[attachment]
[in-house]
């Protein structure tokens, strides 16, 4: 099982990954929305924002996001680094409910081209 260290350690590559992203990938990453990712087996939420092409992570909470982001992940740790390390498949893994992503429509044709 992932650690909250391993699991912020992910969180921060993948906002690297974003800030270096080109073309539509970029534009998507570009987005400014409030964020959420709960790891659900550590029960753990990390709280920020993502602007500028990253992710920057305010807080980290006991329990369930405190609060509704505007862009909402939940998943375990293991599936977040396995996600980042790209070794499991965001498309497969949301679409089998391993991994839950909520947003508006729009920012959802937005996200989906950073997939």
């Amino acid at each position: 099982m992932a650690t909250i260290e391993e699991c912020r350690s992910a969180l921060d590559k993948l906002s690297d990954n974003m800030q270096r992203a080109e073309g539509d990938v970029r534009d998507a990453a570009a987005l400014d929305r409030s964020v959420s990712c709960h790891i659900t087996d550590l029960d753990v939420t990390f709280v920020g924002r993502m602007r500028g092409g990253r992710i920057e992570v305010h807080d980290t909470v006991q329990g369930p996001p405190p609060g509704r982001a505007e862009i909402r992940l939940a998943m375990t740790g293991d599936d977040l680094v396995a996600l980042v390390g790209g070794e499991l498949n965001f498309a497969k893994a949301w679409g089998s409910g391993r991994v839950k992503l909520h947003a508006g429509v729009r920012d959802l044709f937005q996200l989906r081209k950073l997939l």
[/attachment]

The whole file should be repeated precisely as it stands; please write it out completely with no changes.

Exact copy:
[in-house]
């Protein structure tokens, strides 16, 4: 099982990954929305924002996001680094409910081209 260290350690590559992203990938990453990712087996939420092409992570909470982001992940740790390390498949893994992503429509044709 992932650690909250391993699991912020992910969180921060993948906002690297974003800030270096080109073309539509970029534009998507570009987005400014409030964020959420709960790891659900550590029960753990990390709280920020993502602007500028990253992710920057305010807080980290006991329990369930405190609060509704505007862009909402939940998943375990293991599936977040396995996600980042790209070794499991965001498309497969949301679409089998391993991994839950909520947003508006729009920012959802937005996200989906950073997939």
């Amino acid at each position: 099982m992932a650690t909250i260290e391993e699991c912020r350690s992910a969180l921060d590559k993948l906002s690297d990954n974003m800030q270096r992203a080109e073309g539509d990938v970029r534009d998507a990453a570009a987005l400014d929305r409030s964020v959420s990712c709960h790891i659900t087996d550590l029960d753990v939420t990390f709280v920020g924002r993502m602007r500028g092409g990253r992710i920057e992570v305010h807080d980290t909470v006991q329990g369930p996001p405190p609060g509704r982001a505007e862009i909402r992940l939940a998943m375990t740790g293991d599936d977040l680094v396995a996600l980042v390390g790209g070794e499991l498949n965001f498309a497969k893994a949301w679409g089998s409910g391993r991994v839950k992503l909520h947003a508006g429509v729009r920012d959802l044709f937005q996200l989906r081209k950073l997939l």